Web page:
Dear Mr. Secretary

May 17, 2009
The Honorable Arne Duncan
Secretary of Education
400 Maryland Avenue, SW,
Washington, DC 20202

Dear Mr. Secretary:

On Election Day 2008 I was thrilled that Barack Obama had been elected, because I had volunteered in the campaign, donated my time and money (and my wife’s as well), and I knew how important it was to have him elected. In the interim, I have had been told that hope and change are on the way. But today, I am demoralized.

A few weeks ago, President Obama remarked that he didn’t make comment about the bonuses that were being paid out with stimulus money because he didn’t want to speak about that which you didn’t know. Why haven’t you or President Obama applied that same standard in your remarks about public education? Your remarks about public education demonstrate a clear ignorance about MY profession. I expected better from you and President Obama, and today, I am demoralized.

Many of the fellows of The Education and the Public Interest Center at the University of Colorado at Boulder and the Education Policy Research Unit at Arizona State University have written President Obama, and done so far more eloquently than I can. But it is clear from the path that you are pushing public education, that this information is being ignored. The term negligence comes to mind regarding the current trend in the political push regarding public education.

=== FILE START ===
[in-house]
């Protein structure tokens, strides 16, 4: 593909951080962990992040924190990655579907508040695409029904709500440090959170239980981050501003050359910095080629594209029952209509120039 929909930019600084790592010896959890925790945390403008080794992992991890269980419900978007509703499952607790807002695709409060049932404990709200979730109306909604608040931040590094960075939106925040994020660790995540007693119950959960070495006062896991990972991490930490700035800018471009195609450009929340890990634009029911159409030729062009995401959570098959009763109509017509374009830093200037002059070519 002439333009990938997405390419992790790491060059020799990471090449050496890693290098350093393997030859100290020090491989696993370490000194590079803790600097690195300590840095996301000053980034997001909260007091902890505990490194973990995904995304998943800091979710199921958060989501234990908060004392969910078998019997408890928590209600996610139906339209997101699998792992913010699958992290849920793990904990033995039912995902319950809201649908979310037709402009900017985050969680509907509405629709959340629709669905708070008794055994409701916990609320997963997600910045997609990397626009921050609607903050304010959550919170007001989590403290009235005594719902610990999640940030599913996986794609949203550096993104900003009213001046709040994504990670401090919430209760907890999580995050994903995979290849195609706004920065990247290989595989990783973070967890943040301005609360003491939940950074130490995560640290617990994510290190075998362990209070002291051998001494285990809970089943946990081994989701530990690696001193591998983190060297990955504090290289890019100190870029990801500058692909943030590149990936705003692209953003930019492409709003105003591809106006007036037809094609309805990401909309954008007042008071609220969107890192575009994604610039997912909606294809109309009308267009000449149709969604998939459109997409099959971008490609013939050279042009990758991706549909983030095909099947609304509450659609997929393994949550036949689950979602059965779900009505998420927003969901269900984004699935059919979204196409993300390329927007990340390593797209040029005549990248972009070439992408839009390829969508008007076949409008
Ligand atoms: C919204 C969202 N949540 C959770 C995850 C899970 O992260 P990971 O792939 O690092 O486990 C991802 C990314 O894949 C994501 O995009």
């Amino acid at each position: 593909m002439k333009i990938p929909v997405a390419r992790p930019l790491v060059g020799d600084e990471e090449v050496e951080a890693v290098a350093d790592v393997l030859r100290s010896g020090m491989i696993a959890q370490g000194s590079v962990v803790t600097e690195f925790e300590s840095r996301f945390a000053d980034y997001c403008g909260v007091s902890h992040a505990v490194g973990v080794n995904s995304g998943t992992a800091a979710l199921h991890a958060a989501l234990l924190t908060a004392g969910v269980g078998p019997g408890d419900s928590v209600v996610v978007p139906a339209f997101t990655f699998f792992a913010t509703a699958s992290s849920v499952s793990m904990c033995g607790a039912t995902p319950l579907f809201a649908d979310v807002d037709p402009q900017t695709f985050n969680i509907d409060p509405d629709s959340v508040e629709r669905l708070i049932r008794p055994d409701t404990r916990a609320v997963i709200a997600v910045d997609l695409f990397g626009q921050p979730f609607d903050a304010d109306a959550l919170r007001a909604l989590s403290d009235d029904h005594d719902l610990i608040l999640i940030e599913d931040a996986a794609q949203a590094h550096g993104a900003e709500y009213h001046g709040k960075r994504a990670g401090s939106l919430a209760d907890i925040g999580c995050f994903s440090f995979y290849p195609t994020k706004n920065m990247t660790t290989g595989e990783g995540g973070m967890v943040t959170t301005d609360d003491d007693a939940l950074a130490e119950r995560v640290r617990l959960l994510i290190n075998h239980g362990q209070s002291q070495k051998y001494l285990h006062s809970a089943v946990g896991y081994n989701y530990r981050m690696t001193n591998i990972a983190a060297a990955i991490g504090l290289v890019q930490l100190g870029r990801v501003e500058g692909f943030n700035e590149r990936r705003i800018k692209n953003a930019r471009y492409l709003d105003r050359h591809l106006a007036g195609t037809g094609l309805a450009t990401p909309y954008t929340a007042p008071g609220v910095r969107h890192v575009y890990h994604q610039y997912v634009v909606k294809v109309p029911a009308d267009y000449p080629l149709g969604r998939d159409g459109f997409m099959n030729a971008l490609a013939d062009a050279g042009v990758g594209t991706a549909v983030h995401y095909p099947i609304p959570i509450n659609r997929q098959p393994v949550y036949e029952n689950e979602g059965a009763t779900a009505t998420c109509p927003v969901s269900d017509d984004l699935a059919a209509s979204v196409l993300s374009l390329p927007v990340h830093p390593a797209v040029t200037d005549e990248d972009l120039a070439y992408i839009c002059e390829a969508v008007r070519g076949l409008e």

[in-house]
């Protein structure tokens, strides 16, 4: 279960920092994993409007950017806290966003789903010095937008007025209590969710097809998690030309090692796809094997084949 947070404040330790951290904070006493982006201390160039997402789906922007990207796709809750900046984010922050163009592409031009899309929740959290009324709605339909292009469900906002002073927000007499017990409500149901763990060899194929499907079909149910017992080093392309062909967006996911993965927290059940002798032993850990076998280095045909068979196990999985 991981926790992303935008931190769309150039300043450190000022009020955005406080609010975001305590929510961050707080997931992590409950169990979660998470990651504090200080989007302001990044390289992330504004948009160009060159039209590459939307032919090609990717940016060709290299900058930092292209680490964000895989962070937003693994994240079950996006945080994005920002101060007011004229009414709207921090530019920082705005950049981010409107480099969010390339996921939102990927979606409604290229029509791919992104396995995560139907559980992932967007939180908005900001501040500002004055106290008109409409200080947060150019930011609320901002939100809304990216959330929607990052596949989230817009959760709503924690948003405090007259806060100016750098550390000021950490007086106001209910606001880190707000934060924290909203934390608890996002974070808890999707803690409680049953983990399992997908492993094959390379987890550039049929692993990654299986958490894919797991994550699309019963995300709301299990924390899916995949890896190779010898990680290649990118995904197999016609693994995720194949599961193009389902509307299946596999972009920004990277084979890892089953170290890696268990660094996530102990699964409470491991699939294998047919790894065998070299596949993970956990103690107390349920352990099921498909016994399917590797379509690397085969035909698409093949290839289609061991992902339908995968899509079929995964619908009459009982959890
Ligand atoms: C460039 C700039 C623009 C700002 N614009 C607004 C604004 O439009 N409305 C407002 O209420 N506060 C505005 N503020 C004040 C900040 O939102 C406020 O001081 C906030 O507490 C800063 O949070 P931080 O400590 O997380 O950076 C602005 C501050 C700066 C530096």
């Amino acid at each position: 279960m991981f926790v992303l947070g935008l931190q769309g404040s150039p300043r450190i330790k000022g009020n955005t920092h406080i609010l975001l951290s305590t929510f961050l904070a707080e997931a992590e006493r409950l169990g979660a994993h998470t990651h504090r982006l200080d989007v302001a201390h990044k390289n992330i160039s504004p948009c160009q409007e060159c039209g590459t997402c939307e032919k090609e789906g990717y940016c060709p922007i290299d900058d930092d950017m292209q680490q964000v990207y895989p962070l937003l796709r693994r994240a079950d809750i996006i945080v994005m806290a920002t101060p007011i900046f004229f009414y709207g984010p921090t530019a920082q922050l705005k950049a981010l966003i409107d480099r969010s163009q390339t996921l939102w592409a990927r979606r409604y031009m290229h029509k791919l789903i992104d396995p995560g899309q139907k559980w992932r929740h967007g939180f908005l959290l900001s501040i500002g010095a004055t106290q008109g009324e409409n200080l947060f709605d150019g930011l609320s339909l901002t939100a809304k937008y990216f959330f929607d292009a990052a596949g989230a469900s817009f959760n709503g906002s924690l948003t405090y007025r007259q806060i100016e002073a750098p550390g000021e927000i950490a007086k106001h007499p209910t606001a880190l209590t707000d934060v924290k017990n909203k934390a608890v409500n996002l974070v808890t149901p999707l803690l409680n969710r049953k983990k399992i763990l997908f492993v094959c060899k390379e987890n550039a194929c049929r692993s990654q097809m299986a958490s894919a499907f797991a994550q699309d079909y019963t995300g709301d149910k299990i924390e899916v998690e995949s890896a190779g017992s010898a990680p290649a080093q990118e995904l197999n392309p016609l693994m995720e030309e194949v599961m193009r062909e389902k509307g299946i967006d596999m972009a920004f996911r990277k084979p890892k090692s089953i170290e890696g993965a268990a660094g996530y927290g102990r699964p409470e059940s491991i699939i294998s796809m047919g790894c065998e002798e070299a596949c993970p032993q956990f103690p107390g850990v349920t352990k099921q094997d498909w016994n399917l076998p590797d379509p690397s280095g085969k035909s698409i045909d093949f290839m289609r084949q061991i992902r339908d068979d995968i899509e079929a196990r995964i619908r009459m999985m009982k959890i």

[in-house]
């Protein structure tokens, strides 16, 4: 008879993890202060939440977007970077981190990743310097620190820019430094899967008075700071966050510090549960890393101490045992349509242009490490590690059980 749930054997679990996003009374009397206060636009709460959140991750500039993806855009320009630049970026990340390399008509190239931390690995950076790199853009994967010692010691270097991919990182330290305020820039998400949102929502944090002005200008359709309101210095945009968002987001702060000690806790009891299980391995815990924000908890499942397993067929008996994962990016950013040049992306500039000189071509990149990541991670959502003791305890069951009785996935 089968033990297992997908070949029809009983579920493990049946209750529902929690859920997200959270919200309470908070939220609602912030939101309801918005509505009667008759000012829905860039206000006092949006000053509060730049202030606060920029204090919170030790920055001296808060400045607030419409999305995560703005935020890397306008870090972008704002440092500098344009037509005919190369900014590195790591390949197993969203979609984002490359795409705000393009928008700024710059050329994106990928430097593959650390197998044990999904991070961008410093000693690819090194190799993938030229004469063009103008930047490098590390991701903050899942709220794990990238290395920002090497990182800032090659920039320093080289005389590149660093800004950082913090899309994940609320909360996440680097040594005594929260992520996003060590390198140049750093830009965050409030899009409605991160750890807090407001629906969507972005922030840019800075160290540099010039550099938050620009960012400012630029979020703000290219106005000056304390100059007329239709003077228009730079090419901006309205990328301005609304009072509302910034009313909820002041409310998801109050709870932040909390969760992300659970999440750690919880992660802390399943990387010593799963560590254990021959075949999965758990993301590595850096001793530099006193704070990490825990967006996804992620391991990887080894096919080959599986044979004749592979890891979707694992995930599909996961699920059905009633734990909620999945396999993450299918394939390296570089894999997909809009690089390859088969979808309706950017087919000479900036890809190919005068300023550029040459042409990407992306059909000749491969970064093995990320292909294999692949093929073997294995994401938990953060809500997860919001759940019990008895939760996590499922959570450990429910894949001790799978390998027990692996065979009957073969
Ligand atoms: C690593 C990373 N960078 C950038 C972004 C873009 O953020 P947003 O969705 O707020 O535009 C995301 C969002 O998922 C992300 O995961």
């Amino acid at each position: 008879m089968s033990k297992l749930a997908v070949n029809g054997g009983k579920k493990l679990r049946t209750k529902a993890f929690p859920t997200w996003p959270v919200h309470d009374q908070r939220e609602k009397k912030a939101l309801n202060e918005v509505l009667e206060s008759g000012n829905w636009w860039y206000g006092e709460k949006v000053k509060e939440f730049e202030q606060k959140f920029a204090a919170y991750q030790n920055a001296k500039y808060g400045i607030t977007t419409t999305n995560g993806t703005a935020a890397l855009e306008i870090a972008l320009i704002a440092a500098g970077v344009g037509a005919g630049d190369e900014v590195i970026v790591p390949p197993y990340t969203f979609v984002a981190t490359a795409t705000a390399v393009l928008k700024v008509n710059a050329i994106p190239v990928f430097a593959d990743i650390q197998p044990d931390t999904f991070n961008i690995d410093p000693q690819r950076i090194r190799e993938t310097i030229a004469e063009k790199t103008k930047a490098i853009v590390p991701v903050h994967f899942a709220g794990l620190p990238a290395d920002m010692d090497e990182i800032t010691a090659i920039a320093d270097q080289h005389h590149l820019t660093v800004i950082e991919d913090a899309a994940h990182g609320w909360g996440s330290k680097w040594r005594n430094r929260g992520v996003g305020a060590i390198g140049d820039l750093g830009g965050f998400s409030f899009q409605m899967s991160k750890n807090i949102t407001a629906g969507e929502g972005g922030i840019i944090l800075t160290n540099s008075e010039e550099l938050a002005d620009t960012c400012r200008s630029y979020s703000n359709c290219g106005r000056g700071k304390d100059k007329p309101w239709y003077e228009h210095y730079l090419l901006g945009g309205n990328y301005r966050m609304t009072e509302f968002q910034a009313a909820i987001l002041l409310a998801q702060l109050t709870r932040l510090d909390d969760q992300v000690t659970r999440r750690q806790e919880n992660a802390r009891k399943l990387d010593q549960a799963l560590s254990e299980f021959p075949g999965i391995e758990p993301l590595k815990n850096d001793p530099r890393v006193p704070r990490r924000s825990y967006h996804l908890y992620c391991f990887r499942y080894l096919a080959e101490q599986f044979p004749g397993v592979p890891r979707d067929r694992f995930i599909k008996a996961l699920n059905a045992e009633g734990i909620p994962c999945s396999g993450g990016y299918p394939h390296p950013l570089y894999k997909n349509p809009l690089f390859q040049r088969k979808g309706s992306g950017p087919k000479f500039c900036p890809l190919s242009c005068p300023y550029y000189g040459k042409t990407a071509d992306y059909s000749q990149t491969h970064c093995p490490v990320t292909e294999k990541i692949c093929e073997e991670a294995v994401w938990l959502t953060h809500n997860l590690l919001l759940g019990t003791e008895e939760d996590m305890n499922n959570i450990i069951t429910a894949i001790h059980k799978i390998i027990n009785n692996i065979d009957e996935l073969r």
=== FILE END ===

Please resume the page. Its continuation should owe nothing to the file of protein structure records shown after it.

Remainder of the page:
You, sir, as well as President Obama have a duty to the public education establishment. The push to close “low performing schools and build charters run by private corporations" is more of the same wrong-headed policies that your predecessor, George W. Bush, so loved. And making student achievement synonymous with test scores will require me and my fellow teachers to continue committing acts of educational malpractice. This is negligent. Thus today, I am demoralized.

Please, Secretary Duncan, I challenge you to educate yourself about the true state of public education, not listen to those who would privatize public schools, not those who want schools run like a business, not those who want a cheap worker delivery system, not those who wish to put a large portion of the $800 billion spent on public education in their own pocket at the expense of my students. Until public education policy-makers demonstrate a true understanding that public education is the cornerstone of our democratic republic, I will be demoralized.

Sincerely,

Sean Michael Black, M. A., Ed. S.

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